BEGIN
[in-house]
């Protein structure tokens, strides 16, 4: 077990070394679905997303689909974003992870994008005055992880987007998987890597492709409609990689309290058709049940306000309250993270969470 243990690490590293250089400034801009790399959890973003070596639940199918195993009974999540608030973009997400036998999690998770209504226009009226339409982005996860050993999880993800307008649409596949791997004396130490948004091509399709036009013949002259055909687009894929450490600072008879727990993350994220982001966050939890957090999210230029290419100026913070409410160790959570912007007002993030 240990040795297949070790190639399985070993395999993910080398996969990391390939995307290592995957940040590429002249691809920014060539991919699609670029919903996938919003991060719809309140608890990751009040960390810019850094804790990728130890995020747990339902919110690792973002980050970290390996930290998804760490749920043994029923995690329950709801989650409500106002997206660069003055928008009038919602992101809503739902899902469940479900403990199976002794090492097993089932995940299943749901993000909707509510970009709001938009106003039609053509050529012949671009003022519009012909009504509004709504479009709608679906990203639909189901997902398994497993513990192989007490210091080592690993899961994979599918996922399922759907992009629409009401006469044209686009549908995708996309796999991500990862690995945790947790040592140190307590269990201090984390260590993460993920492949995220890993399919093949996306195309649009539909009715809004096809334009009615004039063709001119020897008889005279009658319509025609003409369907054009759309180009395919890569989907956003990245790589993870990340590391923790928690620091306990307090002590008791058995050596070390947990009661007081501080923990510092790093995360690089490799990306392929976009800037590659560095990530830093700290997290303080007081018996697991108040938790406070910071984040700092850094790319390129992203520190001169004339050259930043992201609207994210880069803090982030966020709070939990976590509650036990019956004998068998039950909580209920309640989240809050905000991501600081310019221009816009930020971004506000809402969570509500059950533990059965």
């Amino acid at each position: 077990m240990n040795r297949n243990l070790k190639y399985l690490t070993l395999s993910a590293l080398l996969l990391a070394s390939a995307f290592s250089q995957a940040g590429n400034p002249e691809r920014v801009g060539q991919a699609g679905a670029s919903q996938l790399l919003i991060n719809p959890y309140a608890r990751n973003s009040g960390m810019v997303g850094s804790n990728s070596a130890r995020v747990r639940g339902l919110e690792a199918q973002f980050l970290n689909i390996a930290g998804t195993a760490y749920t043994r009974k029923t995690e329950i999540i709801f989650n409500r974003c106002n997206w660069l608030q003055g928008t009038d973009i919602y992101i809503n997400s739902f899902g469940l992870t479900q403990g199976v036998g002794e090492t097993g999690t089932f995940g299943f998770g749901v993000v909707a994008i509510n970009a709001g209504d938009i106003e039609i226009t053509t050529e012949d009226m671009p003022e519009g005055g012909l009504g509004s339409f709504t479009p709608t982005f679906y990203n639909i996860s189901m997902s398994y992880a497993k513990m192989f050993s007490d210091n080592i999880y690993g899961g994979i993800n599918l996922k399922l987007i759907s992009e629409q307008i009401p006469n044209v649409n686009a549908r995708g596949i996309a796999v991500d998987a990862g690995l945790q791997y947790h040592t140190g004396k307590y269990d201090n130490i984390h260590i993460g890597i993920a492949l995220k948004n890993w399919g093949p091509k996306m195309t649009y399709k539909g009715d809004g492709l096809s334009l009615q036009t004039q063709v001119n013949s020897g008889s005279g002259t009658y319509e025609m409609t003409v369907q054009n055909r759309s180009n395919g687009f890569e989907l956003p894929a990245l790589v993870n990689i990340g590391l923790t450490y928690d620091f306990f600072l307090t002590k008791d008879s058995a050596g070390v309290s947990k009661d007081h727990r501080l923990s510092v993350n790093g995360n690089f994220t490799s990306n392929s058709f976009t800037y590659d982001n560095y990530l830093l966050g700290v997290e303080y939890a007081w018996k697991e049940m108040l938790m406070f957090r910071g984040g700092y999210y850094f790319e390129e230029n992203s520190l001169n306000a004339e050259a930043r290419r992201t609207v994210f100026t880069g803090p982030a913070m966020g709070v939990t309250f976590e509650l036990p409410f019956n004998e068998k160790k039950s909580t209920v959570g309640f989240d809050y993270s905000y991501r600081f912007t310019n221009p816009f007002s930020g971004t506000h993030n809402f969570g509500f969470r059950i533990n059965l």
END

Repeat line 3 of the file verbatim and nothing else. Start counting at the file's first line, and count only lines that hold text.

């Amino acid at each position: 077990m240990n040795r297949n243990l070790k190639y399985l690490t070993l395999s993910a590293l080398l996969l990391a070394s390939a995307f290592s250089q995957a940040g590429n400034p002249e691809r920014v801009g060539q991919a699609g679905a670029s919903q996938l790399l919003i991060n719809p959890y309140a608890r990751n973003s009040g960390m810019v997303g850094s804790n990728s070596a130890r995020v747990r639940g339902l919110e690792a199918q973002f980050l970290n689909i390996a930290g998804t195993a760490y749920t043994r009974k029923t995690e329950i999540i709801f989650n409500r974003c106002n997206w660069l608030q003055g928008t009038d973009i919602y992101i809503n997400s739902f899902g469940l992870t479900q403990g199976v036998g002794e090492t097993g999690t089932f995940g299943f998770g749901v993000v909707a994008i509510n970009a709001g209504d938009i106003e039609i226009t053509t050529e012949d009226m671009p003022e519009g005055g012909l009504g509004s339409f709504t479009p709608t982005f679906y990203n639909i996860s189901m997902s398994y992880a497993k513990m192989f050993s007490d210091n080592i999880y690993g899961g994979i993800n599918l996922k399922l987007i759907s992009e629409q307008i009401p006469n044209v649409n686009a549908r995708g596949i996309a796999v991500d998987a990862g690995l945790q791997y947790h040592t140190g004396k307590y269990d201090n130490i984390h260590i993460g890597i993920a492949l995220k948004n890993w399919g093949p091509k996306m195309t649009y399709k539909g009715d809004g492709l096809s334009l009615q036009t004039q063709v001119n013949s020897g008889s005279g002259t009658y319509e025609m409609t003409v369907q054009n055909r759309s180009n395919g687009f890569e989907l956003p894929a990245l790589v993870n990689i990340g590391l923790t450490y928690d620091f306990f600072l307090t002590k008791d008879s058995a050596g070390v309290s947990k009661d007081h727990r501080l923990s510092v993350n790093g995360n690089f994220t490799s990306n392929s058709f976009t800037y590659d982001n560095y990530l830093l966050g700290v997290e303080y939890a007081w018996k697991e049940m108040l938790m406070f957090r910071g984040g700092y999210y850094f790319e390129e230029n992203s520190l001169n306000a004339e050259a930043r290419r992201t609207v994210f100026t880069g803090p982030a913070m966020g709070v939990t309250f976590e509650l036990p409410f019956n004998e068998k160790k039950s909580t209920v959570g309640f989240d809050y993270s905000y991501r600081f912007t310019n221009p816009f007002s930020g971004t506000h993030n809402f969570g509500f969470r059950i533990n059965l």